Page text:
Conventional wisdom says that email marketing is king: Restaurant operators have a higher chance of targeting consumers with the right message at the right time if they prioritize email promotions. But what if your promotions are landing in spam folders? A recent episode of the Restaurant Rockstars podcast covered the power of text and how your wifi system can unlock a lot of potential in growing your database and bringing guests back – as long as you’re not giving away access with no strings attached. The guest, Steve Fletcher, runs Wifi Technology Solutions, a firm that partners with hospitality businesses to develop their marketing strategy through wifi. If you currently rely on guests to actively sign up to your mailing list, read on: For better or worse, 62 percent of people who go out to eat are looking to use wifi. Why not accommodate that demand while making it easier to expand your customer database? Fletcher advises tapping into a concept called social wifi, in which restaurant guests connect to a restaurant’s wifi network via a password that connects them to a splash page where they sign in via Facebook, email or cellphone. Thereafter, he suggests sending one email and one text per week (with text being the priority). The open rate for text is north of 90 percent and the conversion rate is about 32 percent – odds that can be profitable for you if text messaging suits your brand. Fletcher usually advises sending a text on a Tuesday morning between 10 and 11am, limiting the message to 114 characters, offering a promotion that lasts four or five days so the recipient has a good shot at using it, and always including an opt-out option at the bottom. Need help finding a solution check, we can help. To learn more check out https://www.palettefoodservice.com/marketplace.html to learn more about our social wifi solutions.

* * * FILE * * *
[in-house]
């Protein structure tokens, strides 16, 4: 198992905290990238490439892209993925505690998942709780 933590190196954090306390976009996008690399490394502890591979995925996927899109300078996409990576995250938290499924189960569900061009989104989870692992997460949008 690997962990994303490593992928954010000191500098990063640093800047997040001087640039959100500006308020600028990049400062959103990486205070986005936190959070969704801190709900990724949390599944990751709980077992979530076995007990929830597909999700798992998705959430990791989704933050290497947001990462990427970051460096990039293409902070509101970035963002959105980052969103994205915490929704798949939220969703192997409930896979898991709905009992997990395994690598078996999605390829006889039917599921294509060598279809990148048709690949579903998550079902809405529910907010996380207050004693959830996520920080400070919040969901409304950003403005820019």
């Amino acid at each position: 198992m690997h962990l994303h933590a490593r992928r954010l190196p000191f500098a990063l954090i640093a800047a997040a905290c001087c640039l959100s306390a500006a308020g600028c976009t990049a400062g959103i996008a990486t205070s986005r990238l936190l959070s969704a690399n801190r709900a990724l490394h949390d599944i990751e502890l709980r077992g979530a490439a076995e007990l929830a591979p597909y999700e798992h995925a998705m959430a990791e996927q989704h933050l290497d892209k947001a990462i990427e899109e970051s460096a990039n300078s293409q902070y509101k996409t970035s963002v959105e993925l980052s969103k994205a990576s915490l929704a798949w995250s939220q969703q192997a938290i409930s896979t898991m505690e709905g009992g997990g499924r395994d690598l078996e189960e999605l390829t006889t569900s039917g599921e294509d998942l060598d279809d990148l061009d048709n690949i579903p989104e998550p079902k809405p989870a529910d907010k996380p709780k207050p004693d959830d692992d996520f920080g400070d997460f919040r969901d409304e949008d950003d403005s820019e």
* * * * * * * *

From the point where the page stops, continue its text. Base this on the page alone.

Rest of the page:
Customizing menu items or related products for a guest can add to your brand’s wow factor and increase your Instagramability. Think chocolates molded into the name of a child celebrating a birthday with you or drink garnishes molded into the shape of the numbers of a couple’s wedding anniversary. That has traditionally required some investment or outsourcing but a new tool called the Mayku Formbox is leveling the playing field for those looking to customize the items they sell (and it’s gaining a following among foodservice brands). The Spoon reports that the product, which has a similar footprint to an open laptop, softens a thin sheet of food-safe material and forms it around an object up of to 7.8 square inches in size. After the sheet sets, it can be removed and then used as a mold for anything from plastic to molten sugar. It currently retails for $699, including 40 moldable sheets.
When you log on to Facebook, it typically takes just a moment to see advertisements for items you are likely to buy. These ads aren’t merely tailored to people in your demographic or posted based on the weather or what other consumers happen to be buying that day. They are tailored to you, specifically. Yet somehow, in the current era of personalization, restaurant menus are lagging. At a time when an estimated 32 million American consumers have a food allergy, and many others have a food intolerance or follow some specific eating regimen, be it paleo or plant-based or Whole 30 diets, even the most forward-thinking of restaurants don’t yet provide menus that are designed for an individual consumer. Expect that to change, particularly in light of McDonald’s recent purchase of the menu personalization startup Dynamic Yield. At the moment, restaurant menu personalization is more about adjusting menus based upon broader environmental conditions as opposed to individual consumer tastes. And as The Spoon reports, a number of barriers still remain when it comes to gaining consumers’ trust with personal data. But it’s not difficult to see a time when a person with a nut allergy might be able to log in at a restaurant and bring up a variety of nut-free food choices based on items he or she has ordered at that restaurant and elsewhere, or reviewed on Yelp, posted on Instagram, or even “liked” on Facebook. How do you accommodate personalization at your restaurant? Does your tech currently help you in this effort?